St. MATT. xxi. 13.

“ And He said unto them, It is written, My house shall be

called the house of prayer ; but ye have made it a den of thieves."


THESE are the closing words of the Gospel appointed for this day [Advent-Sunday]. Before applying to them for the lesson which they surely read

us, let me first call your attention to the circumstances under which they were spoken.

It was towards the close of our Lord's earthly ministry, very shortly before He was betrayed, given up into the hands of wicked men to be crucified and slain. And now for a brief moment He was to enjoy something like an acknowledgment of His divine character from the people. He was to ride in lowly guise, but still in a sort of triumph, into the chief city of the Jews; He was to hear His name received with shouts of applause ; He was to be saluted by His rightful title, as “ The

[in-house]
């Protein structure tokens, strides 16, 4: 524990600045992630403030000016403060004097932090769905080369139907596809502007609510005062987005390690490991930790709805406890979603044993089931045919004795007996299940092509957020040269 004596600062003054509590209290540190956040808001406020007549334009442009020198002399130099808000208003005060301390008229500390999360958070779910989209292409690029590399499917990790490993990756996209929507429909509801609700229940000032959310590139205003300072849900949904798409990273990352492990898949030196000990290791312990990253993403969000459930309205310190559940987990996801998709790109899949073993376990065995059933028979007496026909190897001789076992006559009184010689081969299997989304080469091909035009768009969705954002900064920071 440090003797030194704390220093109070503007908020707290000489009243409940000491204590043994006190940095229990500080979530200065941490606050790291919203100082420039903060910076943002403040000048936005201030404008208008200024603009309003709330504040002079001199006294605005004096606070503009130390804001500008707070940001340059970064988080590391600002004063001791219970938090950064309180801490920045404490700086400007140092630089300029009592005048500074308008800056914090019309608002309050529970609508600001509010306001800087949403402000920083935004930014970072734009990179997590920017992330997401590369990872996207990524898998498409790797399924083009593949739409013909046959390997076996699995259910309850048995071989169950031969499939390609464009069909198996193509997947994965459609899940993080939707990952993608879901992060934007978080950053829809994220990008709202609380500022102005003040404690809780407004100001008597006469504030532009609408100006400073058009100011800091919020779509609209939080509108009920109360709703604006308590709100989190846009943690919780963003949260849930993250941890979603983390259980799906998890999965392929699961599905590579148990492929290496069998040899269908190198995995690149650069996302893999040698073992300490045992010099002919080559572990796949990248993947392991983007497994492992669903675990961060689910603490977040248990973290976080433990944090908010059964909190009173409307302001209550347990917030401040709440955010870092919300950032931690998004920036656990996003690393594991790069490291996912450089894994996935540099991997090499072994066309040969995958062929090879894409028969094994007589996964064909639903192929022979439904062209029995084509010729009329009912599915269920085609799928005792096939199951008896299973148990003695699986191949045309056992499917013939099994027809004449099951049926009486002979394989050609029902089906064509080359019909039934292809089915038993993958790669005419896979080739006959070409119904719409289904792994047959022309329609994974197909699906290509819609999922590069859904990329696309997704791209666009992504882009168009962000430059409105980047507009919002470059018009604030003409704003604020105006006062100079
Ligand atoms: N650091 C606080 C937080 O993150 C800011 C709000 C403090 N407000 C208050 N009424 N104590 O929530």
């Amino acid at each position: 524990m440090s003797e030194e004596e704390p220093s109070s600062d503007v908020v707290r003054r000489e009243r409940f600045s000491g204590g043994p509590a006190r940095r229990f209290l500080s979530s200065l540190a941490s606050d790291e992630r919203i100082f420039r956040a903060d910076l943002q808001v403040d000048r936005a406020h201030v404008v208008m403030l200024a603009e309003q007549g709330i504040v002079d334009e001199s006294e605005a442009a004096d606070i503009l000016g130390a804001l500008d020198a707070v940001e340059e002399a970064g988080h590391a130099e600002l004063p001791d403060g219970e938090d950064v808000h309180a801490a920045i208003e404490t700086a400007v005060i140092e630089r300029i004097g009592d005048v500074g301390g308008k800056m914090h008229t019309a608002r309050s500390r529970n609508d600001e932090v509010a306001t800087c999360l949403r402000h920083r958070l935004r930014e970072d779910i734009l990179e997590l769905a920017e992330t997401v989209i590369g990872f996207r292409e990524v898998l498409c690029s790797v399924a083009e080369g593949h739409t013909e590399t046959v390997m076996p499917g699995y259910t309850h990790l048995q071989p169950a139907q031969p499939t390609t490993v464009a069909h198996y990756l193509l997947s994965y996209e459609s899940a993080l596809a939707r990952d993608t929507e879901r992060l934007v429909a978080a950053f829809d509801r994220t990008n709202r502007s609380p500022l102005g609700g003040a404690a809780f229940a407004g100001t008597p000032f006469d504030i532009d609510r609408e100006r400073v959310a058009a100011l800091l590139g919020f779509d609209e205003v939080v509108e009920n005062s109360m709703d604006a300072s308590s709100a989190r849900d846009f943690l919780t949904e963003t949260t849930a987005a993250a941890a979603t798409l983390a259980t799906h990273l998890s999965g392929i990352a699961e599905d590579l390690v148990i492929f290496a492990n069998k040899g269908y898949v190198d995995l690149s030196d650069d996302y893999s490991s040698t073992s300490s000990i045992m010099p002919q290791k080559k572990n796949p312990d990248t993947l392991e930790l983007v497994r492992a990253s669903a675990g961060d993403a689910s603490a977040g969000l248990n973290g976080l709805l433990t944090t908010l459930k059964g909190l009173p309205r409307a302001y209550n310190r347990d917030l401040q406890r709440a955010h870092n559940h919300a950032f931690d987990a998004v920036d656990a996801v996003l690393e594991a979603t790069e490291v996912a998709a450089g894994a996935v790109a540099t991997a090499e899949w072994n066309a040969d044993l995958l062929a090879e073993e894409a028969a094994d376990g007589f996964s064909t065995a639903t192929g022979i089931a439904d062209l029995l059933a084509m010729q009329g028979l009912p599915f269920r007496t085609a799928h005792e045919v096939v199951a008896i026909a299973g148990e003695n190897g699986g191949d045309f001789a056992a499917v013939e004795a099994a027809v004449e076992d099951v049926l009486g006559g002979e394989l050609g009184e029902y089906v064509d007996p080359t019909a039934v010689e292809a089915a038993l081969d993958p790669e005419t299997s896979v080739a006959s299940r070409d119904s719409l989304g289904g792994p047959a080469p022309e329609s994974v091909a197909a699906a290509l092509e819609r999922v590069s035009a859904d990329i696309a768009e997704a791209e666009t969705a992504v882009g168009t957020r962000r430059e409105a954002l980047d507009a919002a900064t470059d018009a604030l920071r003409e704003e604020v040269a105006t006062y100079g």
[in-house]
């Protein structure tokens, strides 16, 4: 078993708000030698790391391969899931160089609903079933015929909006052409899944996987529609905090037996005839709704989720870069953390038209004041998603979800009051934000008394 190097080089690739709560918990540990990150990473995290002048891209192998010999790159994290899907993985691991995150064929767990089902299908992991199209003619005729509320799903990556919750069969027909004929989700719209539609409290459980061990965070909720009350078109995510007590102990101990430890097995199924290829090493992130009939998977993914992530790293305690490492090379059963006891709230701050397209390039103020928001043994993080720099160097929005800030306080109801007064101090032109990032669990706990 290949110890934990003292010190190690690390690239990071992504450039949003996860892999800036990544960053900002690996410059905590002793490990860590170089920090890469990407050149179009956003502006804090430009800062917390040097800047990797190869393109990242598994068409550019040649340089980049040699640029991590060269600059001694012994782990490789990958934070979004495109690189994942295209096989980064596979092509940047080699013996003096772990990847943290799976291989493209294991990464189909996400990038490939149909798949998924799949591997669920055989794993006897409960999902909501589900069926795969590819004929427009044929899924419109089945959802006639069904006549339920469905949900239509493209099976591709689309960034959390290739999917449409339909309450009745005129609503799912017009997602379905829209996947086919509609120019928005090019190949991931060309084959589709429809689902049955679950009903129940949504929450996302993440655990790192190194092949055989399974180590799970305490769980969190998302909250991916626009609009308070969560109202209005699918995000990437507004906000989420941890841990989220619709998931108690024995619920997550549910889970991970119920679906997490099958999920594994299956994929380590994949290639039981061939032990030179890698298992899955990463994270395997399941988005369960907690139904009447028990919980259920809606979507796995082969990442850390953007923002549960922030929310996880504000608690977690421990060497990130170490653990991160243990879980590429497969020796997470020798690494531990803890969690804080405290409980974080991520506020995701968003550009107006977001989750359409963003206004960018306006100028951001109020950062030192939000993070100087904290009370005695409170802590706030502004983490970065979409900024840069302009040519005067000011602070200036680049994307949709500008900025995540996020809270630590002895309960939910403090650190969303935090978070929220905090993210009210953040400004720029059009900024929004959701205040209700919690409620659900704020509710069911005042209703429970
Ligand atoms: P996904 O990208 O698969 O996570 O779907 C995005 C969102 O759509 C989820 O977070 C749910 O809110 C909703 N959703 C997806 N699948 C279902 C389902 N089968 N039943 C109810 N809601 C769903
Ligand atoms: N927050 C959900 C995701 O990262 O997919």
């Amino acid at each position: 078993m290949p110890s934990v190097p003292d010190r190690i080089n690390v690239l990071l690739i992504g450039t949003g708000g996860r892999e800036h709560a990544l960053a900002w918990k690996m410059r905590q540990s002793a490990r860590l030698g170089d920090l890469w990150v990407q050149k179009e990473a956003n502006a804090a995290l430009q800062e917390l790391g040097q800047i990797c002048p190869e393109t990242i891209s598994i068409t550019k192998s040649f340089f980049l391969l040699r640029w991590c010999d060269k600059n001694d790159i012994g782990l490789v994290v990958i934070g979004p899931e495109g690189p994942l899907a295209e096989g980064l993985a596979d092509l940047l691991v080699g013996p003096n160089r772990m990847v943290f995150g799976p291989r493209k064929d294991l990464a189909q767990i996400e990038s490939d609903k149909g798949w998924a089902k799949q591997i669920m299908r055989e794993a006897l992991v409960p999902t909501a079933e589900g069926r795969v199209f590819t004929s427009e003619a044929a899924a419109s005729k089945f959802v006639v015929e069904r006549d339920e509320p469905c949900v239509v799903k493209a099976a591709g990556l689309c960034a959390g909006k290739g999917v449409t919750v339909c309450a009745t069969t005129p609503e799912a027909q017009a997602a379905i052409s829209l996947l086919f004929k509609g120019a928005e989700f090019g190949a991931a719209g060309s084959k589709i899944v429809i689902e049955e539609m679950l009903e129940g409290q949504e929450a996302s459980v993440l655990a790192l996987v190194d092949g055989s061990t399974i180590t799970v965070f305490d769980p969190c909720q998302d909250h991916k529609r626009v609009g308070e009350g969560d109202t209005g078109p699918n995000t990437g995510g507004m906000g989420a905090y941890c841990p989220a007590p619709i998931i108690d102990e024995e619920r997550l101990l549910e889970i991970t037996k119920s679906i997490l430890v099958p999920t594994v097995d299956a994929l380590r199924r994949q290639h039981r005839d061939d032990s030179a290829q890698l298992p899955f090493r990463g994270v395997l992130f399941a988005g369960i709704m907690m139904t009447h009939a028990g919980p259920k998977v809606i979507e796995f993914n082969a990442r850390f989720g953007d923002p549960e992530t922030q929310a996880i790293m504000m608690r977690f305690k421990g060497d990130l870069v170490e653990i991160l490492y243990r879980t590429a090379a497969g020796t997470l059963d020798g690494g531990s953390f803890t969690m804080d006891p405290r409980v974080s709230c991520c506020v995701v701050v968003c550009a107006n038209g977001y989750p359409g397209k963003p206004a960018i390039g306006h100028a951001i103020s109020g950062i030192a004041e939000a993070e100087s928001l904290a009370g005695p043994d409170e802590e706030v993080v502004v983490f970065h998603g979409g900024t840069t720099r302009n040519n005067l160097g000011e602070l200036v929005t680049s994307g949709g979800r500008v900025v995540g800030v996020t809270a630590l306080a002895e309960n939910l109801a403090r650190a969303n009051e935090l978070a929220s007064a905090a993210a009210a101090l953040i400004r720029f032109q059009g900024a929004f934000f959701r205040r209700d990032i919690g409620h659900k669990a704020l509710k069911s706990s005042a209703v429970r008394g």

King that cometh in the name of the Lord.” “ When they (i. e. Jesus and His disciples) drew nigh unto Jerusalem, and were come to Bethphage, unto the mount of Olives, then sent Jesus two of His disciples, saying unto them, Go into the village over against you, and straightway ye shall find an ass tied, and a colt with her: loose them, and bring them unto me. And if any man say aught unto you, ye shall say, The Lord hath need of them; and straightway he will send them. All this was done, that it might be fulfilled which was spoken by the Prophet, saying, Tell ye the daughter of Zion, Behold, thy King cometh unto thee, meek, and sitting upon an ass, and a colt the foal of an ass. And the disciples went, and did as Jesus commanded them; and brought the ass, and the colt, and put on them their clothes, and they set Him thereon. And a very great multitude spread their garments in the way; others cut

; down branches from the trees, and strawed them in the way. And the multitudes that went before, and that followed, cried, saying, Hosanna to the Son of David; Blessed is He that cometh in the name of the Lord : Hosanna in the highest. And when He was come into Jerusalem, all the city was moved, saying, Who is this? And the multitude said, This is Jesus the Prophet of Nazareth of Galilee."